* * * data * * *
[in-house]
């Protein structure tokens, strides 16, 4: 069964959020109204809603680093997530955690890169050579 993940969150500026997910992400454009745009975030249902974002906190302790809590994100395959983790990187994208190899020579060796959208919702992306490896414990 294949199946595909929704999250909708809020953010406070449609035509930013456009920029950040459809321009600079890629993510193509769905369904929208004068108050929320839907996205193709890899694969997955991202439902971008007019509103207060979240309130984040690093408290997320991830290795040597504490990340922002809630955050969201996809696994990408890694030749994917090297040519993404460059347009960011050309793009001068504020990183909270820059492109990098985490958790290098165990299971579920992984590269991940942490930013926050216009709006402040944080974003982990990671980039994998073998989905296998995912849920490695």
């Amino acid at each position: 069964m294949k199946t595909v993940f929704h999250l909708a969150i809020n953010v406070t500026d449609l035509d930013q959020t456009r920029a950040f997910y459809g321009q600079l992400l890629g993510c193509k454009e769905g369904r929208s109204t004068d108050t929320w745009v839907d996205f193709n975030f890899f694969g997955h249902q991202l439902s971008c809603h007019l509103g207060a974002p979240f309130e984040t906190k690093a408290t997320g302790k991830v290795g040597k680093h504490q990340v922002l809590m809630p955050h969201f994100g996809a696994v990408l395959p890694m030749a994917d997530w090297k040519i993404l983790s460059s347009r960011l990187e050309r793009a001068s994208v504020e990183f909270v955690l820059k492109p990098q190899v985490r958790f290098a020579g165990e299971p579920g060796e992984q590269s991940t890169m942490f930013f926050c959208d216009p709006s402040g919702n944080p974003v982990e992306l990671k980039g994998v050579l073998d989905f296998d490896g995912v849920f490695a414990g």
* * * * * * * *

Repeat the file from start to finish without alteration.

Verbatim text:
[in-house]
């Protein structure tokens, strides 16, 4: 069964959020109204809603680093997530955690890169050579 993940969150500026997910992400454009745009975030249902974002906190302790809590994100395959983790990187994208190899020579060796959208919702992306490896414990 294949199946595909929704999250909708809020953010406070449609035509930013456009920029950040459809321009600079890629993510193509769905369904929208004068108050929320839907996205193709890899694969997955991202439902971008007019509103207060979240309130984040690093408290997320991830290795040597504490990340922002809630955050969201996809696994990408890694030749994917090297040519993404460059347009960011050309793009001068504020990183909270820059492109990098985490958790290098165990299971579920992984590269991940942490930013926050216009709006402040944080974003982990990671980039994998073998989905296998995912849920490695």
């Amino acid at each position: 069964m294949k199946t595909v993940f929704h999250l909708a969150i809020n953010v406070t500026d449609l035509d930013q959020t456009r920029a950040f997910y459809g321009q600079l992400l890629g993510c193509k454009e769905g369904r929208s109204t004068d108050t929320w745009v839907d996205f193709n975030f890899f694969g997955h249902q991202l439902s971008c809603h007019l509103g207060a974002p979240f309130e984040t906190k690093a408290t997320g302790k991830v290795g040597k680093h504490q990340v922002l809590m809630p955050h969201f994100g996809a696994v990408l395959p890694m030749a994917d997530w090297k040519i993404l983790s460059s347009r960011l990187e050309r793009a001068s994208v504020e990183f909270v955690l820059k492109p990098q190899v985490r958790f290098a020579g165990e299971p579920g060796e992984q590269s991940t890169m942490f930013f926050c959208d216009p709006s402040g919702n944080p974003v982990e992306l990671k980039g994998v050579l073998d989905f296998d490896g995912v849920f490695a414990g």